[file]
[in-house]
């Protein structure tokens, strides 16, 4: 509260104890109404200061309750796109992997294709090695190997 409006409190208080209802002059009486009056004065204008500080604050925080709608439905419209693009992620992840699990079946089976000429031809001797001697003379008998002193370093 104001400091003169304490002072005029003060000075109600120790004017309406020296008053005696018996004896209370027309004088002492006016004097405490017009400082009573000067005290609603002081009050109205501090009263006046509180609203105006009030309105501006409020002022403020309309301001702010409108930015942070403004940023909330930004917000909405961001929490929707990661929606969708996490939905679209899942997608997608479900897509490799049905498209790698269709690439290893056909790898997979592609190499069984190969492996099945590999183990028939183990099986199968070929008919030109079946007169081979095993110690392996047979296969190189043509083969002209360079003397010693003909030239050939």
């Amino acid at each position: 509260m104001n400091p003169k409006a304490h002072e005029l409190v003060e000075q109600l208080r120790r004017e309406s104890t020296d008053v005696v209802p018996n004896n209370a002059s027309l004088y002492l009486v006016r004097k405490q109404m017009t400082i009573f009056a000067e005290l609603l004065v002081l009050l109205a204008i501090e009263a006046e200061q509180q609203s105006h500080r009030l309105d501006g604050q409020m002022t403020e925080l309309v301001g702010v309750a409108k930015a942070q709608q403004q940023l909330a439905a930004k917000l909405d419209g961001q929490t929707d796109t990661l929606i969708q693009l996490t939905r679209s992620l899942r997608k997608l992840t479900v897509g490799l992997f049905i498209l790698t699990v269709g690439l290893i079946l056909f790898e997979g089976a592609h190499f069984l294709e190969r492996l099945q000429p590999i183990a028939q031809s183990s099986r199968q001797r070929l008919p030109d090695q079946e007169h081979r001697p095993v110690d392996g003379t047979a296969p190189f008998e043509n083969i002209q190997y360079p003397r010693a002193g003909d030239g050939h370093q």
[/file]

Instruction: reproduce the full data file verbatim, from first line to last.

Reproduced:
[in-house]
């Protein structure tokens, strides 16, 4: 509260104890109404200061309750796109992997294709090695190997 409006409190208080209802002059009486009056004065204008500080604050925080709608439905419209693009992620992840699990079946089976000429031809001797001697003379008998002193370093 104001400091003169304490002072005029003060000075109600120790004017309406020296008053005696018996004896209370027309004088002492006016004097405490017009400082009573000067005290609603002081009050109205501090009263006046509180609203105006009030309105501006409020002022403020309309301001702010409108930015942070403004940023909330930004917000909405961001929490929707990661929606969708996490939905679209899942997608997608479900897509490799049905498209790698269709690439290893056909790898997979592609190499069984190969492996099945590999183990028939183990099986199968070929008919030109079946007169081979095993110690392996047979296969190189043509083969002209360079003397010693003909030239050939």
């Amino acid at each position: 509260m104001n400091p003169k409006a304490h002072e005029l409190v003060e000075q109600l208080r120790r004017e309406s104890t020296d008053v005696v209802p018996n004896n209370a002059s027309l004088y002492l009486v006016r004097k405490q109404m017009t400082i009573f009056a000067e005290l609603l004065v002081l009050l109205a204008i501090e009263a006046e200061q509180q609203s105006h500080r009030l309105d501006g604050q409020m002022t403020e925080l309309v301001g702010v309750a409108k930015a942070q709608q403004q940023l909330a439905a930004k917000l909405d419209g961001q929490t929707d796109t990661l929606i969708q693009l996490t939905r679209s992620l899942r997608k997608l992840t479900v897509g490799l992997f049905i498209l790698t699990v269709g690439l290893i079946l056909f790898e997979g089976a592609h190499f069984l294709e190969r492996l099945q000429p590999i183990a028939q031809s183990s099986r199968q001797r070929l008919p030109d090695q079946e007169h081979r001697p095993v110690d392996g003379t047979a296969p190189f008998e043509n083969i002209q190997y360079p003397r010693a002193g003909d030239g050939h370093q």